The cylinder and the Möbius strip are principal bundles with group [itex](\mathbf{R},+)[/itex]. They are also vector bundles. The cylinder and the Möbius strip with the zero section removed are principal bundles with group [itex](\mathbf{R}\backslash 0,\cdot)[/itex]. The cylinder without the zero section is the frame bundle of the circle.
 
Hurkyl
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The cylinder and the Möbius strip are principal bundles with group [itex](\mathbf{R},+)[/itex].
Are you sure the Möbius strip is an R-bundle over the circle? How does R act on it?
 
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Are you sure the Möbius strip is an R-bundle over the circle? How does R act on it?
I'm not sure that I understand the concern here. Clearly, it's not the actual bounded Moebius strip that is being discussed but it's unbounded cousin, which can be defined piecewise over the circle by letting U and V be open sets on S^1 such that their intersection is two disconnected arcs, setting U'=UxR and V'=VxR, defining an equivalence relation on the disconnected union of U' and V' by: For u' in U' and v' in V', u'~v' iff u'=(x,t) and v'=(x,-t) (and otherwise an element is equivalent just to itself), then setting M=(U' union V')/~.

This both defines the unbounded Moebius band and gives it a vector bundle structure over S^1. We have a local R-actions on both trivializations with a certain amount of compatibility, which is all that we would want anyway. I don't think that there has to be a *global* G-action on a principal fibre bundle, only a very well-behaved local action. Similarly, there isn't necessarily a global Gl(V)-action on a vector bundle with fibres isomorphic to V.
 
Hurkyl
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We have a local R-actions on both trivializations with a certain amount of compatibility,
The notion of a global G action on a bundle over a manifold M is equivalent to the notion of a local action by the trivial bundle GxM on that same bundle.

A G-bundle is not "a bundle upon which one can locally define an action of G, and it's not even "a bundle upon which one can globally define an action of G"... a G-bundle is "a bundle for which we have chosen a specific action of G"... and the Möbius strip does not have a global G action. Nor can you define a consistent 'local' G-action -- as you piece together the local G-actions, you will either have to run into a discontinuity someplace, or a fiber where the action is trivial (which violates the condition that G acts freely and transitively)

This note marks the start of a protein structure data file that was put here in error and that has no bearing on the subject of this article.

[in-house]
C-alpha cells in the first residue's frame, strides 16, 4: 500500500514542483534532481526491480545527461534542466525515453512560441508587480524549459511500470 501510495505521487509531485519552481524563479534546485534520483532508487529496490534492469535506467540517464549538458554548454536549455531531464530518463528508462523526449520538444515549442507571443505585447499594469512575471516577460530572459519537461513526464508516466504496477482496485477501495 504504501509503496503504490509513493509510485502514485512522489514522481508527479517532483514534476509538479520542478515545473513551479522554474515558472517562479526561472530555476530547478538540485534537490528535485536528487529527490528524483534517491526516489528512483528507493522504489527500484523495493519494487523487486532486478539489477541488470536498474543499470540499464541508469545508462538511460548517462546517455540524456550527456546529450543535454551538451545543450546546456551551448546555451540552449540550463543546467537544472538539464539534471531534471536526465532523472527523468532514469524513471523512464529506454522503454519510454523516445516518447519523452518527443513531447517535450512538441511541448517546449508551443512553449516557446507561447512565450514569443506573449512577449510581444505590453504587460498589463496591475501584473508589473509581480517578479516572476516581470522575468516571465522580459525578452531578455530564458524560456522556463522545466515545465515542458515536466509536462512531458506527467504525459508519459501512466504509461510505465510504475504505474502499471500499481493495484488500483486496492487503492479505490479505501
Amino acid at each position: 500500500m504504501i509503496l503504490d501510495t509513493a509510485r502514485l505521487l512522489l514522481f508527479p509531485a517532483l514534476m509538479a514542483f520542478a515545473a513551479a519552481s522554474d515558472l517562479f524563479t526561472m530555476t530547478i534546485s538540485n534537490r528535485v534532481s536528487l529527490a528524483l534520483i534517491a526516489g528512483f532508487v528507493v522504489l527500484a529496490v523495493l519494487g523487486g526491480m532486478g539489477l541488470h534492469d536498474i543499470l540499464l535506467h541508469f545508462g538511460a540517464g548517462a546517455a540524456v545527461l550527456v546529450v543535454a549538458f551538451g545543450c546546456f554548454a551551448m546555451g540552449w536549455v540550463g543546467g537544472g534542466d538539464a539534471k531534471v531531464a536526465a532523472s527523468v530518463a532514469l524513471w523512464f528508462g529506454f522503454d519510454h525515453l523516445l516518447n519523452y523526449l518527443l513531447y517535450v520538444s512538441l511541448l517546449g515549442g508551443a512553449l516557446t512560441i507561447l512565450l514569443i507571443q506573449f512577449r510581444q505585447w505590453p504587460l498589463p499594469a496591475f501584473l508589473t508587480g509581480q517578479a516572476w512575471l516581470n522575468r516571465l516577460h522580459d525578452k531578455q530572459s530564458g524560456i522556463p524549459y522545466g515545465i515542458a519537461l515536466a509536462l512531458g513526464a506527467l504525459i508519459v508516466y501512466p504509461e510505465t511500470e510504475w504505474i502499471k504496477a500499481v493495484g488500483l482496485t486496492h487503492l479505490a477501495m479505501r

Now, what we do have is that Möbius strip can act on itself by addition. (For comparison, it doesn't have a multiplicative action on itself! The natural multiplication operation for sections of the Möbius strip actually has its values in the cylinder.
 
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Sorry, Hurkyl, I was getting confused over the terminology. When I say "R-bundle", I was thinking of R as a 1-diml. vector space and thus was trying to describe the Moebius strip as a *vector* bundle over S^1, which is what I did. This must be one of the reasons for the "principal" in the phrase "principal fibre bundle."
 
Hurkyl
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The relevant part is being a G-bundle -- that terminology (like G-set or G-module) is used for a bundle together with an action by the group G. The "principal" part just adds a bit more about the behavior of the action.

Yes, I agree that the Möbius strip is, in fact, a vector bundle over R.
 
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The relevant part is being a G-bundle -- that terminology (like G-set or G-module) is used for a bundle together with an action by the group G. The "principal" part just adds a bit more about the behavior of the action.
It's that damn R, which can mean anything from a vector space to a group to a field to just a simple 1-diml. manifold -- I've read many a paper referring to "S^2-bundles," which of course do not have a global S^2-action on them.